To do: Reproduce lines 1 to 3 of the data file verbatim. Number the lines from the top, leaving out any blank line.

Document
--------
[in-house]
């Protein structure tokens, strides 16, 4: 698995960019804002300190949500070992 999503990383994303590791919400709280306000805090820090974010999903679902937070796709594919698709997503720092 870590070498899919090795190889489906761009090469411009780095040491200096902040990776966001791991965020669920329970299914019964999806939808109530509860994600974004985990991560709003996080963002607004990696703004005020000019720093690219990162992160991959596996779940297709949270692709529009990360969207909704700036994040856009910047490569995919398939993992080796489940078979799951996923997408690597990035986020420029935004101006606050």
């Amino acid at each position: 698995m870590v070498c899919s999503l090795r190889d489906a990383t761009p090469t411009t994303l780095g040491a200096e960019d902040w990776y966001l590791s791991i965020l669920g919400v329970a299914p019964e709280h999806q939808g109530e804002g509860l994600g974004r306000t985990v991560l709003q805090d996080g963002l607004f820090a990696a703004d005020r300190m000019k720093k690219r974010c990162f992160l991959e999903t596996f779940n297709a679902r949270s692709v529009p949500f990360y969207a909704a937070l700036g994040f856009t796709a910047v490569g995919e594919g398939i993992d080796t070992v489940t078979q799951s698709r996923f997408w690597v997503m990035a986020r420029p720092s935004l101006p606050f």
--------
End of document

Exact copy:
[in-house]
């Protein structure tokens, strides 16, 4: 698995960019804002300190949500070992 999503990383994303590791919400709280306000805090820090974010999903679902937070796709594919698709997503720092 870590070498899919090795190889489906761009090469411009780095040491200096902040990776966001791991965020669920329970299914019964999806939808109530509860994600974004985990991560709003996080963002607004990696703004005020000019720093690219990162992160991959596996779940297709949270692709529009990360969207909704700036994040856009910047490569995919398939993992080796489940078979799951996923997408690597990035986020420029935004101006606050």
């Amino acid at each position: 698995m870590v070498c899919s999503l090795r190889d489906a990383t761009p090469t411009t994303l780095g040491a200096e960019d902040w990776y966001l590791s791991i965020l669920g919400v329970a299914p019964e709280h999806q939808g109530e804002g509860l994600g974004r306000t985990v991560l709003q805090d996080g963002l607004f820090a990696a703004d005020r300190m000019k720093k690219r974010c990162f992160l991959e999903t596996f779940n297709a679902r949270s692709v529009p949500f990360y969207a909704a937070l700036g994040f856009t796709a910047v490569g995919e594919g398939i993992d080796t070992v489940t078979q799951s698709r996923f997408w690597v997503m990035a986020r420029p720092s935004l101006p606050f």